Uncover Your Town’s Rules Regarding Fences

Bronze_Estate_Gate_Dog_Panel_2016To be able to follow all the laws of the land, you first have to know what they are! There are a few laws to keep in mind when deciding on your next fence.

If you have ever built your own house—or watched one of the many DIY home improvement shows—you will know that the decision of building up and out on your property isn’t always up to the home or business owner. That’s because there are certain rules and laws depending on the town, county, or residential area your property is in. These laws can affect residential homeowners and commercial business owners alike. Whether you’re planning to put up an aluminum residential fence or an aluminum commercial fence, do your research to ensure you are following all the rules.

Property boundaries

If you don’t have your property lines in writing, have a surveyor come by and figure out exactly where your property ends and the neighbor’s property line begins. You may even want to compare your information with your neighbors if they’re friendly enough. These property boundaries are important because even going over onto the next property by a tiny inch could mean you will be fined, and you’ll have to pay for a whole new fence. It’s often recommended to erect your fence about one foot inside the property line to avoid any minor differences throughout the length of the fence.

Not too high

Approximately six feet is normally the highest an aluminum commercial fence can go if it is in a residential area. Some towns don’t allow residential front yard fences to go over four feet, so the rules for businesses can change according to what type of town they are in. This is another area that is really important to find out the exact rule for your town or county. There’s nothing worse than putting up your entire fence just to take it down and have to start from scratch because of an overlooked rule.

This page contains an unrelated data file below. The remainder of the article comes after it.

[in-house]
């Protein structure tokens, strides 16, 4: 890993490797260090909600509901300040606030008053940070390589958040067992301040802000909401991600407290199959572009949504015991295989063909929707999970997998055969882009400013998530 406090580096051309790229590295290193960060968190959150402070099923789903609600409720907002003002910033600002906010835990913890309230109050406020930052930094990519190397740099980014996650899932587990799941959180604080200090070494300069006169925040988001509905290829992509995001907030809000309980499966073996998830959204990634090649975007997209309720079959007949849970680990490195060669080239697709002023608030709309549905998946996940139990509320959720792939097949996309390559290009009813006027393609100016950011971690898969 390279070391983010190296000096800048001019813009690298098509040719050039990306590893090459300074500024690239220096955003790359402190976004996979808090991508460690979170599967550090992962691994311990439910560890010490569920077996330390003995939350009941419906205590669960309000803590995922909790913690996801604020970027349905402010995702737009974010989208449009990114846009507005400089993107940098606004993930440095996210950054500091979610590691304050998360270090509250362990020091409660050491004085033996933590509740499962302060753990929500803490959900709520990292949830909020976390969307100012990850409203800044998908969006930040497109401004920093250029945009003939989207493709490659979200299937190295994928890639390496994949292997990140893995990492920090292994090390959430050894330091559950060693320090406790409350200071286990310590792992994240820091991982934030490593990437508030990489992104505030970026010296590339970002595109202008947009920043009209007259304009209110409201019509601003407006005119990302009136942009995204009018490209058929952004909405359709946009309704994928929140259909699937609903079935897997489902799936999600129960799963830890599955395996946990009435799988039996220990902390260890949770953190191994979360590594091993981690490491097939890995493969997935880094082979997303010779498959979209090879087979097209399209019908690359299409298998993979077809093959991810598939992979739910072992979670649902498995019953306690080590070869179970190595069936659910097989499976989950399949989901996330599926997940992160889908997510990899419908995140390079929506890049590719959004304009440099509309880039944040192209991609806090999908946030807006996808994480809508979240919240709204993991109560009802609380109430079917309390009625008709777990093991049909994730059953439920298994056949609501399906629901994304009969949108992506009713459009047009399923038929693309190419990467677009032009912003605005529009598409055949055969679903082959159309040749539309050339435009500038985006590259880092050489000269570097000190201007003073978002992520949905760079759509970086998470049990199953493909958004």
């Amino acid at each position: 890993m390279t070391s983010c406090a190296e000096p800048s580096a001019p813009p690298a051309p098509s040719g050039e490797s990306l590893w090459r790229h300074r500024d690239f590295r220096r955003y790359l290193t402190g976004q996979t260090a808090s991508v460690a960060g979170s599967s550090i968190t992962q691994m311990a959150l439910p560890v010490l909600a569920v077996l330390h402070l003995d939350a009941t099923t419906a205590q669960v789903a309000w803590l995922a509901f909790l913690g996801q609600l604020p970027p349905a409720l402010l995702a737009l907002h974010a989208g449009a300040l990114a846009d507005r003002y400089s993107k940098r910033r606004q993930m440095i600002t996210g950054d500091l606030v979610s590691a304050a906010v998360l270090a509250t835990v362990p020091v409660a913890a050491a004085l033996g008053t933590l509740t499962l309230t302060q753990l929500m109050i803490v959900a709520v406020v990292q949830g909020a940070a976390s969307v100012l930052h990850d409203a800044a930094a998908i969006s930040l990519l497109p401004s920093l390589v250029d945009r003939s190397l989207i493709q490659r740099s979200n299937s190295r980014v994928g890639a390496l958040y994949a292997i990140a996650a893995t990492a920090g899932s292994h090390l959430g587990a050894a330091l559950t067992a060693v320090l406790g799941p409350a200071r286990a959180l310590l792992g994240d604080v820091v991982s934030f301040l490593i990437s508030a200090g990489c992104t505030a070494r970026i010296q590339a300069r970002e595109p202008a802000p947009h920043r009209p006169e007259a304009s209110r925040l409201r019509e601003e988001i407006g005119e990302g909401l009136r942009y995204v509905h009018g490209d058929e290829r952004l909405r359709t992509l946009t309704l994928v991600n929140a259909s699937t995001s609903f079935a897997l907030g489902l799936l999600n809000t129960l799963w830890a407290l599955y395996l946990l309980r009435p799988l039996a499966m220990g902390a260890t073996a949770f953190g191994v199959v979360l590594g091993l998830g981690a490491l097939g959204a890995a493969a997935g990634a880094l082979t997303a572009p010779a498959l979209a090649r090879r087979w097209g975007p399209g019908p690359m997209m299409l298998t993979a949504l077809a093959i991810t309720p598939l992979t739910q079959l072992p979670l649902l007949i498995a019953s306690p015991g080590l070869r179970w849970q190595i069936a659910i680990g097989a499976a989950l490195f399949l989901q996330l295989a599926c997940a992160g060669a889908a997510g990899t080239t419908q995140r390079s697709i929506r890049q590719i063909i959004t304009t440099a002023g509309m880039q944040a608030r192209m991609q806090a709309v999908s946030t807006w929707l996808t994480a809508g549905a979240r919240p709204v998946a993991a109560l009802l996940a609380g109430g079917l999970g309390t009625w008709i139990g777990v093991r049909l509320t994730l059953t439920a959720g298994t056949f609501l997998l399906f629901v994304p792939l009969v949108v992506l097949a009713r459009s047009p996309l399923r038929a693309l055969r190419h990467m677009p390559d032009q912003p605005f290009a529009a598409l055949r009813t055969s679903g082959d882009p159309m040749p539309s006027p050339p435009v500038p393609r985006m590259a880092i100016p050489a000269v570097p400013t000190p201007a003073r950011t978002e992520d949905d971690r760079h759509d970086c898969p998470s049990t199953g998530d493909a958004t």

Added features

There may be a few more rules you have to research depending on any extra features you are planning for your fence. For example, if you have a pool on your property, many municipalities have added rules for fences to ensure the safety of all residents. These rules are not only for the safety of the residents on your property but in the town as well. The different locking mechanisms for gates may also need to be a certain way to allow emergency personnel in with ease and grant access to the property for everyone in accordance with the Americans with Disabilities Act.

The main takeaway here is to cover all of your bases before beginning to build your new fence. Check all the angles, from the property lines to the height of the fence to the width of pickets to the actual purpose of the fence. Make sure it is not only keeping your property and belongings safe and secure, but that it is built with the safety of all people in mind. Do yourself and the neighboring properties a favor and be open about your fence building plans. Keeping the neighbors informed and having a conversation with the municipality can help you notice any snafus that might pop up down the road. The last thing you will want to do is to have to re-build the fence because of something that was overlooked!

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